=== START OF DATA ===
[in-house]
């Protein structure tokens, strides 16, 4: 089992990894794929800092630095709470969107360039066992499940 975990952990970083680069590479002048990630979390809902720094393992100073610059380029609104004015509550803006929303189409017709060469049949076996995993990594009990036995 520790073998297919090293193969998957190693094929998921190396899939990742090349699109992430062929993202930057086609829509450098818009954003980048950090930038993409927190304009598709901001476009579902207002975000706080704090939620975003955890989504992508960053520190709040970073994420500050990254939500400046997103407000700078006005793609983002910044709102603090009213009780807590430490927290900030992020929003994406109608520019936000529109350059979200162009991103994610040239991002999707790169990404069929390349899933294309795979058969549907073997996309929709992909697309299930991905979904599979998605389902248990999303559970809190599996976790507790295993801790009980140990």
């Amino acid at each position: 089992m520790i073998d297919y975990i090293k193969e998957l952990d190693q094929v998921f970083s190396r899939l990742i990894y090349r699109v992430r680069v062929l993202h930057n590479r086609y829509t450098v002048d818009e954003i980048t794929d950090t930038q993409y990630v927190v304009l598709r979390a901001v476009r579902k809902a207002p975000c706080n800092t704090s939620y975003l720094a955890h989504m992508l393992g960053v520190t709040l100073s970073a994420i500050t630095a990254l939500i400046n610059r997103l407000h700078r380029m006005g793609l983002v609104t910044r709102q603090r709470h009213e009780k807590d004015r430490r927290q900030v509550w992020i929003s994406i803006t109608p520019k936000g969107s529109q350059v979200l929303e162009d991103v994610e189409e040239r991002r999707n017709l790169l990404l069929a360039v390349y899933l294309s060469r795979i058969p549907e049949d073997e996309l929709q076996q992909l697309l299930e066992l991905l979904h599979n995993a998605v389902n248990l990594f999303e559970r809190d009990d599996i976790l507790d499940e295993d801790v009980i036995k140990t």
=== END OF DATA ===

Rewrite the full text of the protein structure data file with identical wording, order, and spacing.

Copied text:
[in-house]
């Protein structure tokens, strides 16, 4: 089992990894794929800092630095709470969107360039066992499940 975990952990970083680069590479002048990630979390809902720094393992100073610059380029609104004015509550803006929303189409017709060469049949076996995993990594009990036995 520790073998297919090293193969998957190693094929998921190396899939990742090349699109992430062929993202930057086609829509450098818009954003980048950090930038993409927190304009598709901001476009579902207002975000706080704090939620975003955890989504992508960053520190709040970073994420500050990254939500400046997103407000700078006005793609983002910044709102603090009213009780807590430490927290900030992020929003994406109608520019936000529109350059979200162009991103994610040239991002999707790169990404069929390349899933294309795979058969549907073997996309929709992909697309299930991905979904599979998605389902248990999303559970809190599996976790507790295993801790009980140990």
């Amino acid at each position: 089992m520790i073998d297919y975990i090293k193969e998957l952990d190693q094929v998921f970083s190396r899939l990742i990894y090349r699109v992430r680069v062929l993202h930057n590479r086609y829509t450098v002048d818009e954003i980048t794929d950090t930038q993409y990630v927190v304009l598709r979390a901001v476009r579902k809902a207002p975000c706080n800092t704090s939620y975003l720094a955890h989504m992508l393992g960053v520190t709040l100073s970073a994420i500050t630095a990254l939500i400046n610059r997103l407000h700078r380029m006005g793609l983002v609104t910044r709102q603090r709470h009213e009780k807590d004015r430490r927290q900030v509550w992020i929003s994406i803006t109608p520019k936000g969107s529109q350059v979200l929303e162009d991103v994610e189409e040239r991002r999707n017709l790169l990404l069929a360039v390349y899933l294309s060469r795979i058969p549907e049949d073997e996309l929709q076996q992909l697309l299930e066992l991905l979904h599979n995993a998605v389902n248990l990594f999303e559970r809190d009990d599996i976790l507790d499940e295993d801790v009980i036995k140990t």